J-Slyde: He’s a DJ… not Spiderman

J-SlydeI was initially shocked to find out during my interviewing of J-Slyde that he was not Spiderman. Especially since he is basically my non biological brother. I thought I knew everything about the man, but as it is, is indeed how it happened, he is not Spiderman nor is he Elvis. I’ve watched both from the booth to the dancefloor, worked side by side for many years and then stepped out of the way as the musical progression of one “J-Slyde” has taken shape. Very much an avid punter, turned DJ, come promoter. J-Slyde’s astute musical assertion is coupled only with a desire to progress not only his career, but his sound, whatever it is. Having ascended the ranks of the Melboune “Monopoly” infused club scene, he has landed on community chest, come second price in a beauty contest, but never never ever landed himself in jail.  So from the confines of Melbourne’s Hard Kandy, to running Substance and now pavementing the Australian progressive movement from the decks, we catch up with J-Slyde and find out exactly what makes him tick, tock and bodyrock.

So let’s pretend I don’t know anything about you, tell me where”J-Slyde’s” sound has evolved from? What genres has the good ship J-Slyde sailed through?

It’s definitely been a natural progression. I’d always been a heavy listener of all things electronic – from back in my early teenage years when I used to frequent underage dance parties, through to moving on to overage clubbing and going on my Trance-honeymoon to all the usual festivals and weekly club nights… *cough*hardkandy*cough*. Being introduced to breaks was a big turning point in terms of deciding I wanted to actually become a DJ. Trance and all of it’s sub genre’s were beginning to sound really bland and around 2003 I got swept up in the breaks boom that Melbourne was experiencing. Seeing locals like Nubreed, Phil K, Jono Fernandez and Sean Quinn (to name a few) really inspired me. It wasn’t long after that I begun to build up my record collection, shortly thereafter, decks were purchased.

Since those early days I’ve played around with a lot of different genres. When you’re starting out, it’s really hard to push your own sound, so a lot of my earlier gigs were spent adjusting to whatever sound was big, playing things like commercial house and electro-house. I think those gigs really taught me a lot about being a DJ – not just playing the music you want to hear, rather performing for a crowd and adjusting your sound to suit them… playing for them, not at them. With my taste in music being so broad, I was never really interested in pigeonholing myself with the one genre – when I was at home, I just played whatever got my ear. Prog, house, breaks and DnB played big parts in those early bedroom-raves I used to have.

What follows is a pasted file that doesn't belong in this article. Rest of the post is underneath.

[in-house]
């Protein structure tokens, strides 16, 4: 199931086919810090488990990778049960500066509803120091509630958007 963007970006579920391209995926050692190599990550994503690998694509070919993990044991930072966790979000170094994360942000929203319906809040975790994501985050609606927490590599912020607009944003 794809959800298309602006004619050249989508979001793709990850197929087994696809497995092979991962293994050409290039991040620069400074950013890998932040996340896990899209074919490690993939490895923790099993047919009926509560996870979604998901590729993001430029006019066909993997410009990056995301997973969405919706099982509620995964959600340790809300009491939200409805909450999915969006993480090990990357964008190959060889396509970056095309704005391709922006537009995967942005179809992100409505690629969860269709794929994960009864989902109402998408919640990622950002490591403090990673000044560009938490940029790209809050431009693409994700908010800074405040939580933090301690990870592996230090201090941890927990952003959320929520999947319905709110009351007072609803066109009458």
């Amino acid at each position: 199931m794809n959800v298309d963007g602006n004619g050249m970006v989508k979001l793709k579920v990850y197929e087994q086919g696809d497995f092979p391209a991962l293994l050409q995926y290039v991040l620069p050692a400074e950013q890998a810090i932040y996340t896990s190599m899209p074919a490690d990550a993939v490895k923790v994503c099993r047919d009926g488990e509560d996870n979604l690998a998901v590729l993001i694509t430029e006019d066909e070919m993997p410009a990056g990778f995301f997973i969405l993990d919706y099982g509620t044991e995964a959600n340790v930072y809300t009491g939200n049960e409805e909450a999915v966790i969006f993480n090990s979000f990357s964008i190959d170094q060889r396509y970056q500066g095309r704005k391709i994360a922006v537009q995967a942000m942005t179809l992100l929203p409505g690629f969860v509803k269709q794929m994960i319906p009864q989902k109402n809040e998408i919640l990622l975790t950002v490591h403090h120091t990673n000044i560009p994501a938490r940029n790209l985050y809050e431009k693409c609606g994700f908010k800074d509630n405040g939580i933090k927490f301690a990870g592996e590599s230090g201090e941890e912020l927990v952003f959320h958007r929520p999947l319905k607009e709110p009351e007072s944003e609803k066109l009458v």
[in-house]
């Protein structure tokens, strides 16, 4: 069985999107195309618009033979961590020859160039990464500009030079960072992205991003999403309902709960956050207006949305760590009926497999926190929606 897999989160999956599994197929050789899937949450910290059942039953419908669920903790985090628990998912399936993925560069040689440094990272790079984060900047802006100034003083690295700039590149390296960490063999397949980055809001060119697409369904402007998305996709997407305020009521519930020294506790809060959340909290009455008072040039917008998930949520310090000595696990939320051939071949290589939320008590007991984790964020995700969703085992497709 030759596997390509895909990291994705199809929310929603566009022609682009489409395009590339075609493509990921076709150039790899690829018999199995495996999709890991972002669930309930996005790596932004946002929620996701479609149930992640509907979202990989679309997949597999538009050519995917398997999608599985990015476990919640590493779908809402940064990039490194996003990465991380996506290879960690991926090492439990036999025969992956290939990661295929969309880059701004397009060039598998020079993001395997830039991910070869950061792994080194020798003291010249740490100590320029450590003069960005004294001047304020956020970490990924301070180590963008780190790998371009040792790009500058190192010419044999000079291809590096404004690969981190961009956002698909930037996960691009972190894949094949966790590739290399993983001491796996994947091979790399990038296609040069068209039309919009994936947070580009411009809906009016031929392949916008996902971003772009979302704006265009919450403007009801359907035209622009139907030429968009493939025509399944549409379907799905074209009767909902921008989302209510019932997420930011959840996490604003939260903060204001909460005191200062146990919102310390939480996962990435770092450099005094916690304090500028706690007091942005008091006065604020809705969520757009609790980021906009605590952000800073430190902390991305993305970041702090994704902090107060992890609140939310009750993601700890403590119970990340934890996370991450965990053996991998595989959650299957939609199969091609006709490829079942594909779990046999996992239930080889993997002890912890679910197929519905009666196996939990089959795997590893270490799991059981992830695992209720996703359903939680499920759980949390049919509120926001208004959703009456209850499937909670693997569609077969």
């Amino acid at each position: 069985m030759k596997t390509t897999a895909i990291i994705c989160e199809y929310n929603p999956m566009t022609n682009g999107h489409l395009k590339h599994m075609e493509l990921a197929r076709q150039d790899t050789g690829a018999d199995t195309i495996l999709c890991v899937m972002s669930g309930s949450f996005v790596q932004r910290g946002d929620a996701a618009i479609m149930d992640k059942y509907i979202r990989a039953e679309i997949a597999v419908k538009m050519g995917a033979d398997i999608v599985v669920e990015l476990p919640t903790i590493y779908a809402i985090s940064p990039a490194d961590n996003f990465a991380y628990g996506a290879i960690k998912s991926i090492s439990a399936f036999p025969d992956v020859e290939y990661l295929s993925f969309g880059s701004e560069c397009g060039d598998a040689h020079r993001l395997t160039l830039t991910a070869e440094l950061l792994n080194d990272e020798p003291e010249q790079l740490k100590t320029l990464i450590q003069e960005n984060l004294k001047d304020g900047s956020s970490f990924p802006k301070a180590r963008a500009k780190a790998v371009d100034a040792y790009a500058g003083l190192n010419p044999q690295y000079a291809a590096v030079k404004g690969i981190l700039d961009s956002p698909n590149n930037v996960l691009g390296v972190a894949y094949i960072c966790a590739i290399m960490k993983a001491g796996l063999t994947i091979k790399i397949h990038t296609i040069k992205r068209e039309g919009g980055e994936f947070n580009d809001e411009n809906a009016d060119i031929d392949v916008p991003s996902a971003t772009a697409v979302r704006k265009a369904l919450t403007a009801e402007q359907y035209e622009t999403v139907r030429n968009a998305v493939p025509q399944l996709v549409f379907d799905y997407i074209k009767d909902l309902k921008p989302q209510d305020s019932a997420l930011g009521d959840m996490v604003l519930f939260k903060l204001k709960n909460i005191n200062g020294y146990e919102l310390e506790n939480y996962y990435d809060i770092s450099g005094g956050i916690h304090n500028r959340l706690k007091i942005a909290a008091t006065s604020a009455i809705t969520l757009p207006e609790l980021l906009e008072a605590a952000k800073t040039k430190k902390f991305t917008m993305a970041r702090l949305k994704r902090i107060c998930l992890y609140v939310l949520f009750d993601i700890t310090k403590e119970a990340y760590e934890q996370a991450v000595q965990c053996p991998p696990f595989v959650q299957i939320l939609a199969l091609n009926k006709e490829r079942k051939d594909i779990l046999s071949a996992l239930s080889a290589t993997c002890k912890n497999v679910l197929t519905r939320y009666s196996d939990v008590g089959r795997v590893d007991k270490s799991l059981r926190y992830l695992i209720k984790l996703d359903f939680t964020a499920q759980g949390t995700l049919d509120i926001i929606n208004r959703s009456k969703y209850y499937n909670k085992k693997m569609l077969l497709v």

What is your sound all about at the moment?

It’s still pretty broad! I feel there’s quality in almost all electronic genres, and love being given the chance to play a variety of different genres. But if I had to pick one main sound, lately I’ve been all about progressive house and techno, or as some are starting to categorize the type of stuff we’ve been pushing at Prognosis as, “melodic techno”. Genre’s are getting harder and harder to classify nowadays, and I try to play unique sounding stuff that draws on a lot of different elements.

What attracts you to this genre?

Production value, creativity, uniqueness, groove, emotion. The stuff that’s coming out at the moment is absolutely mind blowing. It really strikes a cord with me! Sure there’s a big saturation, but I think that’s apparent in all genre’s, and definitely a sign of the times. Any nub can download a cracked copy of fruity loops and make a tune – its the producers that put that extra effort forth to offer up something unique and different that interests me. It’s the tunes that bridge the gap between a variety of genre’s, stuff that i feel has longevity – not just music that follows a defined set of rules that safely slips into the one category. Genre bending shit, yo!

Who are your influences? If I was to get you three “Gig wishes” who would you choose to support?

I try to draw influences from everything I listen to, not just EDM. I’m a big hip-hop and beats head, along with ambient and chilled-out stuff, trip-hop and the like. I definitely find that broadening what I listen to helps breathe new life into the way i approach my DJing. Even though I might not play those genre’s they still spark ideas and help inspire me to try different things.

As far as “gig wishes” go…. Sasha, Hybrid and James Zabiela, would be the three! Simon Murphy and I had the opportunity to support Hybrid late last year, which was a dream come true. We also came close to supporting James Z when he was down earlier this year, but doors closed early and our set was cancelled. So yeh, let’s hope we get booked again when he comes back! Sasha – not much needs to be said on this one. I’d be so bloody nervous, im not sure id be in any fit state to play! haha

Is it true you are actually Spiderman?

Ssssssshhhhhhhh. I wear a mask for a reason! 😉

Let’s talk all things Prognosis and Substance. From a promoters/ Event organizers point of view what is the current state of Melbourne’s EDM?